A House on a Hill (2003)



Critic Consensus: No consensus yet.

Movie Info

A retired architect returns to work at the behest of unlikely patrons in this low-key drama. Richard and Kate Banks (Jack Conley and Rebecca Staab) are a well-to-do couple who want to buy a home in Southern California. While house-hunting, Kate discovers the charred remains of a house that was never completed -- and she is highly intrigued by what she's found. Kate discovers the property belongs to Mercedes (Shirley Knight), who informs Kate that the unfinished house was one of the last works from Harry Mayfield (Philip Baker Hall), a once-famous architect who left his career behind when his marriage broke up years before. Kate and Richard buy the unfinished house and contact Harry, inviting him to complete his project for their new home, and Harry agrees. Sensing this could be a major event in contemporary architecture, Kate persuades her friend Gaby (Laura San Giacomo), a filmmaker, to make a documentary about Harry and his new project. As Gaby speaks at length with both Harry and his younger assistant Arthur (Henry Rollins), she and Kate discover just how strong-willed (and how difficult) Harry can be, and as Harry struggles to complete a difficult and deeply personal work, Kate finds a new personal strength through his efforts. A House on a Hill marked a return to dramatic filmmaking for director Chuck Workman after directing a pair of acclaimed documentaries about iconoclastic artists, Superstar: The Life and Times of Andy Warhol and The Source.
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Henry Rollins
as Arthur
Jack Conley
as Richard Banks
Rebecca Staab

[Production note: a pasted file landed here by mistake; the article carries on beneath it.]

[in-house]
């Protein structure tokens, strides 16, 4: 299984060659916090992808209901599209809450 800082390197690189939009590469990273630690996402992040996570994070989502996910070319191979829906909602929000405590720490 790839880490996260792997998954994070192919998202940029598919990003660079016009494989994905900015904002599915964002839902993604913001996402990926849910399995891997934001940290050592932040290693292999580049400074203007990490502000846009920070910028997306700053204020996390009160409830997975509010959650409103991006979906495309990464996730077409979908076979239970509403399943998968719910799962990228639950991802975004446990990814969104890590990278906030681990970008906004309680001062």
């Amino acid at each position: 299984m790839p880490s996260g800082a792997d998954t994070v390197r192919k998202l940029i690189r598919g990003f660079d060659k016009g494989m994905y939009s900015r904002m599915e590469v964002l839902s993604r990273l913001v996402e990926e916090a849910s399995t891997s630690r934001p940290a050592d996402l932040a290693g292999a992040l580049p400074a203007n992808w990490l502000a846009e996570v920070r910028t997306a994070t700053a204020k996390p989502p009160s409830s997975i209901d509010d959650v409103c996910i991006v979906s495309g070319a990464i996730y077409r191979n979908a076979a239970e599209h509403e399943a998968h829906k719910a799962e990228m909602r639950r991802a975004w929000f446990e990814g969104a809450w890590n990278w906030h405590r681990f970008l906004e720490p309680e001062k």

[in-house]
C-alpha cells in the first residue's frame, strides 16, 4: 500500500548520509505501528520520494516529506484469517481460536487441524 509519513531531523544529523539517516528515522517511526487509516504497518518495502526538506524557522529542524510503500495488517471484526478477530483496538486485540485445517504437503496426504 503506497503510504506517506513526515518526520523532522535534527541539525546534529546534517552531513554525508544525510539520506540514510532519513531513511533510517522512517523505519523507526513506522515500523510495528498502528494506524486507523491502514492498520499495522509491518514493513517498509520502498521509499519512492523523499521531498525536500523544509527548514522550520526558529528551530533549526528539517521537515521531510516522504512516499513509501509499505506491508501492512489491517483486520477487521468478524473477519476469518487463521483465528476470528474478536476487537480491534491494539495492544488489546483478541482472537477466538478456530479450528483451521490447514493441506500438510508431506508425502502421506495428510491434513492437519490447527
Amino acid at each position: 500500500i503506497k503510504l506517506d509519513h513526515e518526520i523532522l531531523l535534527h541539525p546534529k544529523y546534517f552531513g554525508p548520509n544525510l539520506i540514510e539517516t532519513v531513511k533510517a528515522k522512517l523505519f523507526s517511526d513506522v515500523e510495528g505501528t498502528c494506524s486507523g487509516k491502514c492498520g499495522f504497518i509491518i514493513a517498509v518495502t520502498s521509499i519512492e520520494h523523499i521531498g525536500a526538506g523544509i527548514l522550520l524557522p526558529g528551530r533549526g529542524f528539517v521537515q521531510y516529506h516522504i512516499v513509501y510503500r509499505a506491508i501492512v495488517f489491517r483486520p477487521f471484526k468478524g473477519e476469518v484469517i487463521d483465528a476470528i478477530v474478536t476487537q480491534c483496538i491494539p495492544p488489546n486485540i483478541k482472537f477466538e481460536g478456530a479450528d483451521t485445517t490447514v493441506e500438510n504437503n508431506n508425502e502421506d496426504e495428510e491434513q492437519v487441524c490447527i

as Kate Banks
Philip Baker Hall
as Harry Mayfield
Shirley Knight
as Mercedes
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Critic Reviews for A House on a Hill

All Critics (8) | Top Critics (5)

Combines an intermittently lyrical soundtrack with a relentlessly theoretical visual style to fashion an amiable fable.

Full Review… | November 25, 2003
New York Observer
Top Critic

While it's clear that Workman is fascinated by the subject matter, that turns out to be the primary problem: He gets so wrapped up in creating the structure that he forgets to put much of anything inside.

Full Review… | November 21, 2003
New York Daily News
Top Critic

Ultimately has a somewhat unfinished quality that complements the movie's themes -- and Hall's haunting performance.

November 13, 2003
New York Post
Top Critic

The film is full of artists who seem to be straddling the line between compromise and conviction. There is much straddling in A House on a Hill, and not enough engagement.

November 13, 2003
New York Times
Top Critic

Workman's autumnal character study may be the most sagacious cinematic dancing ever done about architecture.

November 11, 2003
Village Voice
Top Critic

It's a compelling character study with the formal invention and editing acumen that are Workman's forte.

Full Review… | August 13, 2004

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